Chris then closed the presentation by pointing out how the police’s lackluster response to hate crimes is in part due to the historical invisibility of the AAPI community. He also explained how this invisibility has its roots in the 1853 People v. Hall case where George Hall, a white man, was convicted but then released after murdering a Chinese miner. Chris explained how Hall appealed his release on the basis of a California statute which prevented people of color from testifying against whites. Chris also emphasized that supporting the Black Lives Matter movement does not detract from support for the AAPI cause. To illustrate the importance of building a multi-racial coalition, Chris recounted an interview he had with the celebrated documentary director Spike Lee for his film about New York City and race that will be released in September 2021. Lee explained that he had chosen to interview Chris because “people were asking where the Asians were. And I listened.”
After the presentations, the discussion was opened to the attendees for a question and answer session.
Karen Lin, PBCS Committee Co-Chair asked whether or not AABANY would advocate for including AAPI history in the public school curriculum. Yang answered by reiterating AABANY’s support of any educational initiatives, pointing to AABANY’s trial reenactments project as an example.
AABANY member Jennifer Luo then pointed the discussion towards the lack of successful hate crime prosecutions. Joe explained that law enforcement currently lacks sufficient resources and infrastructure to investigate hate crimes. As hate crimes are unique in that the prosecutor must prove that the perpetrator was motivated to commit the crime due to racial bias, this process requires more investigation and information which the police currently lacks. To address this issue, Joe also proposed creating a database of hate crimes and bias incidents that would allow law enforcement to easily access information and also to enable community members to report incidents more efficiently. He also mentioned the newly minted COVID-19 Hate Crimes Act, which would allocate funding towards combating hate crimes. Chris also added that AABANY is planning a Candidates’ Forum that would give AABANY and its members an opportunity to ask about measures being considered to protect the AAPI community from violence.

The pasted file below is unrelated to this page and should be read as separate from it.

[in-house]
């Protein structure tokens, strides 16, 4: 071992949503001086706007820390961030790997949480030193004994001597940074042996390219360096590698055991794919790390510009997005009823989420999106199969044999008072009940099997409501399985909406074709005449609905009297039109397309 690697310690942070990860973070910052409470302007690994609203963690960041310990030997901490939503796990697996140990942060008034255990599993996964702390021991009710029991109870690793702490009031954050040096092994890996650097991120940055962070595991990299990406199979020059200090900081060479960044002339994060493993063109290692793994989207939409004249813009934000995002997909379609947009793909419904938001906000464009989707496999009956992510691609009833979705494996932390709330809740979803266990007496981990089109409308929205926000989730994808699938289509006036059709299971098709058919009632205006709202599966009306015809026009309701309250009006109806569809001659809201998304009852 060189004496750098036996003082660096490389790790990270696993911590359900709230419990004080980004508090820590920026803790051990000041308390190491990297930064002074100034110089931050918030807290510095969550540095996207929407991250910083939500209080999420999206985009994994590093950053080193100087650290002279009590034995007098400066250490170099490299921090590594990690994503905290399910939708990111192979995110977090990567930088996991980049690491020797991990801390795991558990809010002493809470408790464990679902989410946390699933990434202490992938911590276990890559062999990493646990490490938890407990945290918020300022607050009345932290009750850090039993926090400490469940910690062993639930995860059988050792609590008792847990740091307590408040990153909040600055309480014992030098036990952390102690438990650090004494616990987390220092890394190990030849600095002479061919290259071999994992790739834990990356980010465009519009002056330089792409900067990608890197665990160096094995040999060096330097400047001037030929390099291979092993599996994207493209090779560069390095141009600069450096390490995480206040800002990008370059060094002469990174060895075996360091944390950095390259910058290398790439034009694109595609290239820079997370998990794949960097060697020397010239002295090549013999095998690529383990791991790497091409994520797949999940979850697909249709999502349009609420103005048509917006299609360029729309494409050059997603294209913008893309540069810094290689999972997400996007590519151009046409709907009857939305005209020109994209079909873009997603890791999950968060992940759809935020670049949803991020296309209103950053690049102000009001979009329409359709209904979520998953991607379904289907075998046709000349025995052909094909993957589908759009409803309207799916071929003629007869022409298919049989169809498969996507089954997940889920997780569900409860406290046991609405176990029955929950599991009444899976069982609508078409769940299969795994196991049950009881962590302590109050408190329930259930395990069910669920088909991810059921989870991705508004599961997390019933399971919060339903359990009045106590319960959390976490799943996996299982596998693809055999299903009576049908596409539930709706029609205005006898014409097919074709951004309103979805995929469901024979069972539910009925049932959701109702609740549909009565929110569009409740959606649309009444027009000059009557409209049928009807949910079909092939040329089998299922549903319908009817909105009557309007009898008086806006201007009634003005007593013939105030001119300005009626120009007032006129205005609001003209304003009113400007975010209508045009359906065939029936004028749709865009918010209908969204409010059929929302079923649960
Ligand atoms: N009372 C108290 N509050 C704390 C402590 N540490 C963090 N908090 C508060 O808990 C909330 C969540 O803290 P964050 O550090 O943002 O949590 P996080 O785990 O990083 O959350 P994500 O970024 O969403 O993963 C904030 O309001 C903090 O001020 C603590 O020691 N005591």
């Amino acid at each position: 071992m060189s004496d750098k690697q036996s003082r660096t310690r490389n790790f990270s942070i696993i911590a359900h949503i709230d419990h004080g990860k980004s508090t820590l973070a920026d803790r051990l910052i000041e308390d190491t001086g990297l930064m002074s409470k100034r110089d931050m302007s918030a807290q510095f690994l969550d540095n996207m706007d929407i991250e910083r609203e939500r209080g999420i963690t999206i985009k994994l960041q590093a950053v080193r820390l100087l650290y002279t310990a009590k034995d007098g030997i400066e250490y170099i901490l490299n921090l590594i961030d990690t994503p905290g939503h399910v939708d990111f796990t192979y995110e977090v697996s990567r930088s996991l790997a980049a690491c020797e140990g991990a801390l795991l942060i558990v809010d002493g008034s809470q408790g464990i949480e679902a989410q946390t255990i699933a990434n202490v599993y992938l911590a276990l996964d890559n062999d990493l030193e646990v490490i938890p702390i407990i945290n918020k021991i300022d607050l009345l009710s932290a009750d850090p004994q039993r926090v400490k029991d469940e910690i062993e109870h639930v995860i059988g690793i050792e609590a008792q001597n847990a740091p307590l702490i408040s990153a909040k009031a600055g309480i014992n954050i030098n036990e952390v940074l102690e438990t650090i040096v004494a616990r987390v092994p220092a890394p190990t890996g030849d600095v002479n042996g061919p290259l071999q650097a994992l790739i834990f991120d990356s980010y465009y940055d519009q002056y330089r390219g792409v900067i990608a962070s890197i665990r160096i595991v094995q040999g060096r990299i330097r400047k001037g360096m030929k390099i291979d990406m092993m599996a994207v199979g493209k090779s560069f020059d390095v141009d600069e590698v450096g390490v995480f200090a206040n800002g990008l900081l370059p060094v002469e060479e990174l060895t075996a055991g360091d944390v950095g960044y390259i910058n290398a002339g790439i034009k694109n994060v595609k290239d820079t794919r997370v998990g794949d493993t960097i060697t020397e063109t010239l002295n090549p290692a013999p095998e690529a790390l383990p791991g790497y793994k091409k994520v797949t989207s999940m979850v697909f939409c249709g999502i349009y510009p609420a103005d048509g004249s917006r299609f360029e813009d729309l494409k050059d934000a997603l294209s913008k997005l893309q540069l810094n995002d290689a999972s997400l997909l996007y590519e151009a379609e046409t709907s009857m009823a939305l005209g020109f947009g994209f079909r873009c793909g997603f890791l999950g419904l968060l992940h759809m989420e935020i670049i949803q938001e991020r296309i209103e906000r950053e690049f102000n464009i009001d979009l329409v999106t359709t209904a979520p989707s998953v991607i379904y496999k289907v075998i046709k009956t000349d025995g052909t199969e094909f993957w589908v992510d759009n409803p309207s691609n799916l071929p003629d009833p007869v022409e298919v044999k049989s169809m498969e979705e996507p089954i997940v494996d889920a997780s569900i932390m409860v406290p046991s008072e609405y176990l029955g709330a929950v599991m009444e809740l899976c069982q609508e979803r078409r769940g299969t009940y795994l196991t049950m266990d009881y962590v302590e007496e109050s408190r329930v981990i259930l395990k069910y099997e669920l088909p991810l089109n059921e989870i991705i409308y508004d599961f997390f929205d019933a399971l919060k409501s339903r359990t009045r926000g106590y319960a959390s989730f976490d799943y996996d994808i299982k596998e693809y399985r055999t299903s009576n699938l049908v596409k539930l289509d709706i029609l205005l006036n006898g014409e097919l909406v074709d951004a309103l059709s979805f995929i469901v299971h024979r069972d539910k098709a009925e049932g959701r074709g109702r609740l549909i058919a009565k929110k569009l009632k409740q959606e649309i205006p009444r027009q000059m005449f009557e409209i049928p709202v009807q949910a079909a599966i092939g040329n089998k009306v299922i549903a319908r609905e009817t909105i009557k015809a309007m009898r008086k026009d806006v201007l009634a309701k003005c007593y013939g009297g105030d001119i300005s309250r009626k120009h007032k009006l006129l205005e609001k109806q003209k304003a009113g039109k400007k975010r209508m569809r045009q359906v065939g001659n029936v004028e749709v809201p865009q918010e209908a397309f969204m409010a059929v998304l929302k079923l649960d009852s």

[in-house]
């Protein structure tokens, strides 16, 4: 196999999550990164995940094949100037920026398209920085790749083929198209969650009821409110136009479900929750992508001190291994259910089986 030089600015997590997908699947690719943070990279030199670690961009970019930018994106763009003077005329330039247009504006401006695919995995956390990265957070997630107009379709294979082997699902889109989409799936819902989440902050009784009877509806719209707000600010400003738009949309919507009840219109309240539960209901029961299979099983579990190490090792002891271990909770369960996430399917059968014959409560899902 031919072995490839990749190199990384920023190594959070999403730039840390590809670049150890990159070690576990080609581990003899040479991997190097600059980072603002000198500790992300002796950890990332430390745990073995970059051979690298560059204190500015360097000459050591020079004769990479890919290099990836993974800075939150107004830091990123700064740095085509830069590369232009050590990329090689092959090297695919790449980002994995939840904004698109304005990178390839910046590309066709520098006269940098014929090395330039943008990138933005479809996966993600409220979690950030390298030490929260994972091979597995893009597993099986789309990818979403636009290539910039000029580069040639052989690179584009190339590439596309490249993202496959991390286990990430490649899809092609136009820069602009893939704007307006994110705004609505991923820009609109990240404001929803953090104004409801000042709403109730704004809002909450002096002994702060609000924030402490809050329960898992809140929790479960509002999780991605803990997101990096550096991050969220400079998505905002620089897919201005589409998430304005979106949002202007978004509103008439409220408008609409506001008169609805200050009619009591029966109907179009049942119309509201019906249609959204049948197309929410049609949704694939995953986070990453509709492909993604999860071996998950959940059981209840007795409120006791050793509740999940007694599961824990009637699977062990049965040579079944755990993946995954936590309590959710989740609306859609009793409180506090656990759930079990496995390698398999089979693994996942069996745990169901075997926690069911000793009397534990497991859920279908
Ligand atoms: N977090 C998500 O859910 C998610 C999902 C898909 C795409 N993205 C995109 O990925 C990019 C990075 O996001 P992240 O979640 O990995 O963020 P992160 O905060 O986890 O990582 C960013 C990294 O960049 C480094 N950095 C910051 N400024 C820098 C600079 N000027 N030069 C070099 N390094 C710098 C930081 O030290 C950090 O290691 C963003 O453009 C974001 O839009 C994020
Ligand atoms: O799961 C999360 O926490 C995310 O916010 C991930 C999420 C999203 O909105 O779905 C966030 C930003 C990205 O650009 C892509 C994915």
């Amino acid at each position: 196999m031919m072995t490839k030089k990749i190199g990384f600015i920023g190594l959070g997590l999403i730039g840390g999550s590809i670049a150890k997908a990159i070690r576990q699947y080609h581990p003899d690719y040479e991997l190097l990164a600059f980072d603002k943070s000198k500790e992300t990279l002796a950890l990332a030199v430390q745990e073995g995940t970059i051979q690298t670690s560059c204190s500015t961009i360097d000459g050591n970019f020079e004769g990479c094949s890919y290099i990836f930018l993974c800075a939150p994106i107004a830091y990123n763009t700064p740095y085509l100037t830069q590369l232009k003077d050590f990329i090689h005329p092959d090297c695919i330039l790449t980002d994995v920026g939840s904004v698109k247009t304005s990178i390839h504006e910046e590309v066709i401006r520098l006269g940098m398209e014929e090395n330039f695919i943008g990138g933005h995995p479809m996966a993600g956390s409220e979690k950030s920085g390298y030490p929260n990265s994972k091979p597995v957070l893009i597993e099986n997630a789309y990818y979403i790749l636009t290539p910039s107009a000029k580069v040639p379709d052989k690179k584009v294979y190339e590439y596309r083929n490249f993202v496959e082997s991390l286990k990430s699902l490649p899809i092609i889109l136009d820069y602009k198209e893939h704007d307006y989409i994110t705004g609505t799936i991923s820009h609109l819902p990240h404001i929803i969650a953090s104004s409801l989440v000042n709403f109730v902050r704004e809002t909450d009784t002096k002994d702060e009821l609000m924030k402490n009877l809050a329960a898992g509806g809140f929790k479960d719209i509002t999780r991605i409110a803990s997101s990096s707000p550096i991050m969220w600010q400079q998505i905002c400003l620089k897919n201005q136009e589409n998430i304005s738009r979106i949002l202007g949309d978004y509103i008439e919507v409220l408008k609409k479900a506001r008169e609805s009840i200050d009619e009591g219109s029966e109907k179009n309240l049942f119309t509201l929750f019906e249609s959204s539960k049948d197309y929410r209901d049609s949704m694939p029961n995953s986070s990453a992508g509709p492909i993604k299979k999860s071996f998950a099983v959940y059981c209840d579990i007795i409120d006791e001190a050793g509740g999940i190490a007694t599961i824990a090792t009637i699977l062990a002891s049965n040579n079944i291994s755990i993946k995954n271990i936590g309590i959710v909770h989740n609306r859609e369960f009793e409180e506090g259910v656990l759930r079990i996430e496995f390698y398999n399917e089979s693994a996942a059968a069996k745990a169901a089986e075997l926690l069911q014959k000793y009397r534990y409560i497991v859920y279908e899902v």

David Ahn then asked about AABANY’s plans to monitor hate crimes going forward. Chris answered by citing AABANY’s involvement in a case in Flushing, Queens where the perpetrator, despite revealing his racist sentiments in a text sent to the New York Times, was not charged with a hate crime. After AABANY’s advocacy in the DA’s Office, the perpetrator was charged with a hate crime. Chris also added that, though not every case would lead to a hate crime enhancement, AABANY is continuing to monitor the news and other outlets for advocacy opportunities. Yang also explained that the HEART initiative would help AABANY keep track of the incidents, connect with the community, and improve AABANY’s advocacy efforts. Karen Yau also pointed out that there are other alternatives to criminal prosecutions that victims would be able to pursue if they wished.
Chris then shared his own experiences with anti-Asian violence growing up, recounting a story where his friends were assaulted by a white supremacist gang while exiting a movie theater in Queens. He also described his efforts to reconnect with them hoping to preserve their stories and voices as a part of the history of anti-Asian violence.
AABANY Treasurer William Hao also discussed his own involvement in the aftermath of the Atlanta shootings while on a call with former U.S. Attorney Byung J. (“BJay”) Pak, the FBI, and local law enforcement. Will shared that even though the media had severely twisted the narrative by promoting the perpetrator’s claim that he had not been motivated by racism, the call served to give Asians a voice in revealing the truth of the events and reshaping the story. Will concluded by emphasizing the importance of AAPI representation in government and law enforcement.
Marilyn Go (USMJ EDNY, ret’d) then asked about AABANY’s ability to speak out during majority political forums. Chris answered by pointing out the difficulty of entering majority forums, but also noted that events recorded on Zoom would allow AABANY to hold candidates accountable for their words. Yang also referenced the City Council District One Candidates’ Forum which did take questions from AABANY regarding the NYPD Hate Crimes Task Force. Jennifer then asked about the possibility of keeping a record of candidates’ responses regarding issues of anti-Asian violence. Chris responded that AABANY’s future plans to hold a Manhattan DA Candidates’ forum would allow AABANY to record responses from the candidates on that issue.
AABANY thanks all of the attendees for their time and their commitment to serving the AAPI community. To view the recording of the event, click here.